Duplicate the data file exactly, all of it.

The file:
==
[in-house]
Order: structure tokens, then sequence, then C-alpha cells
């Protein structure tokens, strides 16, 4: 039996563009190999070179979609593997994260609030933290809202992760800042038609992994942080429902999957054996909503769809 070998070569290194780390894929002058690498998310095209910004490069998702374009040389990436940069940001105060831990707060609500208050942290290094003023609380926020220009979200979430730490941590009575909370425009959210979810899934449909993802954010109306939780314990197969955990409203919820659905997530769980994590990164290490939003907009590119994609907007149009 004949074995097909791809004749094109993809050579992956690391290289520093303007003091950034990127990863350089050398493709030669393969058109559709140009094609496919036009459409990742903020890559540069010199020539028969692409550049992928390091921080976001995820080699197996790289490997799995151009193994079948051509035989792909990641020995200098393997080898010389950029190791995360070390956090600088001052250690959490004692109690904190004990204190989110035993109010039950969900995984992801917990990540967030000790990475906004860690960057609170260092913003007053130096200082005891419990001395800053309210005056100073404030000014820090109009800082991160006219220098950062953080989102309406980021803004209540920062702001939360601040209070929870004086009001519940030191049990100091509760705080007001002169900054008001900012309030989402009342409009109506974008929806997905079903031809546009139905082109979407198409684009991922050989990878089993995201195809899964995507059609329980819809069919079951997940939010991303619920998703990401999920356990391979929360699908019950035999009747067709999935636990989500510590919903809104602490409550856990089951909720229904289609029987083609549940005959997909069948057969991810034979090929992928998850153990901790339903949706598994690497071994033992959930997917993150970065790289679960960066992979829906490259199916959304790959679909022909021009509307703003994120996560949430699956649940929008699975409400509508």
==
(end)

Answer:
[in-house]
Order: structure tokens, then sequence, then C-alpha cells
């Protein structure tokens, strides 16, 4: 039996563009190999070179979609593997994260609030933290809202992760800042038609992994942080429902999957054996909503769809 070998070569290194780390894929002058690498998310095209910004490069998702374009040389990436940069940001105060831990707060609500208050942290290094003023609380926020220009979200979430730490941590009575909370425009959210979810899934449909993802954010109306939780314990197969955990409203919820659905997530769980994590990164290490939003907009590119994609907007149009 004949074995097909791809004749094109993809050579992956690391290289520093303007003091950034990127990863350089050398493709030669393969058109559709140009094609496919036009459409990742903020890559540069010199020539028969692409550049992928390091921080976001995820080699197996790289490997799995151009193994079948051509035989792909990641020995200098393997080898010389950029190791995360070390956090600088001052250690959490004692109690904190004990204190989110035993109010039950969900995984992801917990990540967030000790990475906004860690960057609170260092913003007053130096200082005891419990001395800053309210005056100073404030000014820090109009800082991160006219220098950062953080989102309406980021803004209540920062702001939360601040209070929870004086009001519940030191049990100091509760705080007001002169900054008001900012309030989402009342409009109506974008929806997905079903031809546009139905082109979407198409684009991922050989990878089993995201195809899964995507059609329980819809069919079951997940939010991303619920998703990401999920356990391979929360699908019950035999009747067709999935636990989500510590919903809104602490409550856990089951909720229904289609029987083609549940005959997909069948057969991810034979090929992928998850153990901790339903949706598994690497071994033992959930997917993150970065790289679960960066992979829906490259199916959304790959679909022909021009509307703003994120996560949430699956649940929008699975409400509508």